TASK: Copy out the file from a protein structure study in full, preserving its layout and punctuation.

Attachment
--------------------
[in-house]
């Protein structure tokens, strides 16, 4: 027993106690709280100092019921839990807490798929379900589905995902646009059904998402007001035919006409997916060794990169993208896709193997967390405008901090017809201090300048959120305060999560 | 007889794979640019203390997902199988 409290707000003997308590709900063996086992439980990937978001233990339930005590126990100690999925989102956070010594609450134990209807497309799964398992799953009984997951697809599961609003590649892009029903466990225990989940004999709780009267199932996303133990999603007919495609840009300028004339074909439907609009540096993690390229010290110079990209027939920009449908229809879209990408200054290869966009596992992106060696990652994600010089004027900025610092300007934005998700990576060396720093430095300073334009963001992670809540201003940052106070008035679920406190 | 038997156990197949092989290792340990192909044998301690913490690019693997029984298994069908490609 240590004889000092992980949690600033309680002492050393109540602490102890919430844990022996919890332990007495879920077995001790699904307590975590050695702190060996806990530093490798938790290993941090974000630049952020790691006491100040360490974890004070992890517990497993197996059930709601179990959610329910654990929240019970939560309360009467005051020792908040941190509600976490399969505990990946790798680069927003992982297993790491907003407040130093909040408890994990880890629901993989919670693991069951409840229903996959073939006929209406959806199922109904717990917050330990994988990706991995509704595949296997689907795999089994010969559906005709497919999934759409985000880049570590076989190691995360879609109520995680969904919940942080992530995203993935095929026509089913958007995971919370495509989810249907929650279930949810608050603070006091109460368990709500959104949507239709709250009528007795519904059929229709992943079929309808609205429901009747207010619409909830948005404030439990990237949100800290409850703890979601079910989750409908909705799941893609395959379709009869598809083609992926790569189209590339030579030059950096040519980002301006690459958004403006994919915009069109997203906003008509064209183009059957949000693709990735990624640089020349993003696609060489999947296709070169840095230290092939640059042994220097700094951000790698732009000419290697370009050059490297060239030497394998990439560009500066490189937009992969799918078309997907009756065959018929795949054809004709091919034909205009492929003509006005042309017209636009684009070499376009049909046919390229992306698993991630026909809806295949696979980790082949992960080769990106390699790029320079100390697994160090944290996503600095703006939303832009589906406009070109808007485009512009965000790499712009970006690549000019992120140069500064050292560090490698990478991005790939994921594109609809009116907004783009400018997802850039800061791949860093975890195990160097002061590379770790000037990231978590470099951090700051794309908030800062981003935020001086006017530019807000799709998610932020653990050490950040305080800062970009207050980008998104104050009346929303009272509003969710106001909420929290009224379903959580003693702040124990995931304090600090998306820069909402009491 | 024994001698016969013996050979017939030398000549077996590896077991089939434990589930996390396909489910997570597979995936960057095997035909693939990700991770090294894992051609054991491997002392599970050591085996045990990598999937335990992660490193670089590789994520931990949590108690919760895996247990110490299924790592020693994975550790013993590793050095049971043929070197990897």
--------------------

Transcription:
[in-house]
């Protein structure tokens, strides 16, 4: 027993106690709280100092019921839990807490798929379900589905995902646009059904998402007001035919006409997916060794990169993208896709193997967390405008901090017809201090300048959120305060999560 | 007889794979640019203390997902199988 409290707000003997308590709900063996086992439980990937978001233990339930005590126990100690999925989102956070010594609450134990209807497309799964398992799953009984997951697809599961609003590649892009029903466990225990989940004999709780009267199932996303133990999603007919495609840009300028004339074909439907609009540096993690390229010290110079990209027939920009449908229809879209990408200054290869966009596992992106060696990652994600010089004027900025610092300007934005998700990576060396720093430095300073334009963001992670809540201003940052106070008035679920406190 | 038997156990197949092989290792340990192909044998301690913490690019693997029984298994069908490609 240590004889000092992980949690600033309680002492050393109540602490102890919430844990022996919890332990007495879920077995001790699904307590975590050695702190060996806990530093490798938790290993941090974000630049952020790691006491100040360490974890004070992890517990497993197996059930709601179990959610329910654990929240019970939560309360009467005051020792908040941190509600976490399969505990990946790798680069927003992982297993790491907003407040130093909040408890994990880890629901993989919670693991069951409840229903996959073939006929209406959806199922109904717990917050330990994988990706991995509704595949296997689907795999089994010969559906005709497919999934759409985000880049570590076989190691995360879609109520995680969904919940942080992530995203993935095929026509089913958007995971919370495509989810249907929650279930949810608050603070006091109460368990709500959104949507239709709250009528007795519904059929229709992943079929309808609205429901009747207010619409909830948005404030439990990237949100800290409850703890979601079910989750409908909705799941893609395959379709009869598809083609992926790569189209590339030579030059950096040519980002301006690459958004403006994919915009069109997203906003008509064209183009059957949000693709990735990624640089020349993003696609060489999947296709070169840095230290092939640059042994220097700094951000790698732009000419290697370009050059490297060239030497394998990439560009500066490189937009992969799918078309997907009756065959018929795949054809004709091919034909205009492929003509006005042309017209636009684009070499376009049909046919390229992306698993991630026909809806295949696979980790082949992960080769990106390699790029320079100390697994160090944290996503600095703006939303832009589906406009070109808007485009512009965000790499712009970006690549000019992120140069500064050292560090490698990478991005790939994921594109609809009116907004783009400018997802850039800061791949860093975890195990160097002061590379770790000037990231978590470099951090700051794309908030800062981003935020001086006017530019807000799709998610932020653990050490950040305080800062970009207050980008998104104050009346929303009272509003969710106001909420929290009224379903959580003693702040124990995931304090600090998306820069909402009491 | 024994001698016969013996050979017939030398000549077996590896077991089939434990589930996390396909489910997570597979995936960057095997035909693939990700991770090294894992051609054991491997002392599970050591085996045990990598999937335990992660490193670089590789994520931990949590108690919760895996247990110490299924790592020693994975550790013993590793050095049971043929070197990897």